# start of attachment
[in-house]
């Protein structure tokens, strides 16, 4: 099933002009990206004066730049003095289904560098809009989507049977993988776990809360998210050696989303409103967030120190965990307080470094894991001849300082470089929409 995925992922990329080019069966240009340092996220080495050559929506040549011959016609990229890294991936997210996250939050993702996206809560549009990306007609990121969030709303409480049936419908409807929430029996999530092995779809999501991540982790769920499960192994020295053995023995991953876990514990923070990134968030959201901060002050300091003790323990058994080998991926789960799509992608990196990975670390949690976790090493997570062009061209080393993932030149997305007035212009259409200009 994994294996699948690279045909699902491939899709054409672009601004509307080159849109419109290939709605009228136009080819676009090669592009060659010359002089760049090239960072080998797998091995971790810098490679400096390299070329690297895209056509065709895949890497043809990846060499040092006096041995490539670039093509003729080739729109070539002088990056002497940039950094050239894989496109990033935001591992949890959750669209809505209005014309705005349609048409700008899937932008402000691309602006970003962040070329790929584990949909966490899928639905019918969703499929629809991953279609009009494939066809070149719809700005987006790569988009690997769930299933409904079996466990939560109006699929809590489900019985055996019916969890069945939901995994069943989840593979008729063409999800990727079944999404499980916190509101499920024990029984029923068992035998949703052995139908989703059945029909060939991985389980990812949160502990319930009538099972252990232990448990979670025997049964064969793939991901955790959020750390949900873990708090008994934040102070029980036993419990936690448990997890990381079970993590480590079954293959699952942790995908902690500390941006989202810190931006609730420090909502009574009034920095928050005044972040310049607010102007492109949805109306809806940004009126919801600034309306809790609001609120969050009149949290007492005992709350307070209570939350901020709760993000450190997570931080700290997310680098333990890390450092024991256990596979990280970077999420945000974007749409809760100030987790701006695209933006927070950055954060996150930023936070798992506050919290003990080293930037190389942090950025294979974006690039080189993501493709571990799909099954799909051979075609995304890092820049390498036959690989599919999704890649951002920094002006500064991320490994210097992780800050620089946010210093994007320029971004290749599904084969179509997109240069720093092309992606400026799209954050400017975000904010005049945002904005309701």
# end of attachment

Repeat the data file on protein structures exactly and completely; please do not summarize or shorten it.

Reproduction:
[in-house]
């Protein structure tokens, strides 16, 4: 099933002009990206004066730049003095289904560098809009989507049977993988776990809360998210050696989303409103967030120190965990307080470094894991001849300082470089929409 995925992922990329080019069966240009340092996220080495050559929506040549011959016609990229890294991936997210996250939050993702996206809560549009990306007609990121969030709303409480049936419908409807929430029996999530092995779809999501991540982790769920499960192994020295053995023995991953876990514990923070990134968030959201901060002050300091003790323990058994080998991926789960799509992608990196990975670390949690976790090493997570062009061209080393993932030149997305007035212009259409200009 994994294996699948690279045909699902491939899709054409672009601004509307080159849109419109290939709605009228136009080819676009090669592009060659010359002089760049090239960072080998797998091995971790810098490679400096390299070329690297895209056509065709895949890497043809990846060499040092006096041995490539670039093509003729080739729109070539002088990056002497940039950094050239894989496109990033935001591992949890959750669209809505209005014309705005349609048409700008899937932008402000691309602006970003962040070329790929584990949909966490899928639905019918969703499929629809991953279609009009494939066809070149719809700005987006790569988009690997769930299933409904079996466990939560109006699929809590489900019985055996019916969890069945939901995994069943989840593979008729063409999800990727079944999404499980916190509101499920024990029984029923068992035998949703052995139908989703059945029909060939991985389980990812949160502990319930009538099972252990232990448990979670025997049964064969793939991901955790959020750390949900873990708090008994934040102070029980036993419990936690448990997890990381079970993590480590079954293959699952942790995908902690500390941006989202810190931006609730420090909502009574009034920095928050005044972040310049607010102007492109949805109306809806940004009126919801600034309306809790609001609120969050009149949290007492005992709350307070209570939350901020709760993000450190997570931080700290997310680098333990890390450092024991256990596979990280970077999420945000974007749409809760100030987790701006695209933006927070950055954060996150930023936070798992506050919290003990080293930037190389942090950025294979974006690039080189993501493709571990799909099954799909051979075609995304890092820049390498036959690989599919999704890649951002920094002006500064991320490994210097992780800050620089946010210093994007320029971004290749599904084969179509997109240069720093092309992606400026799209954050400017975000904010005049945002904005309701």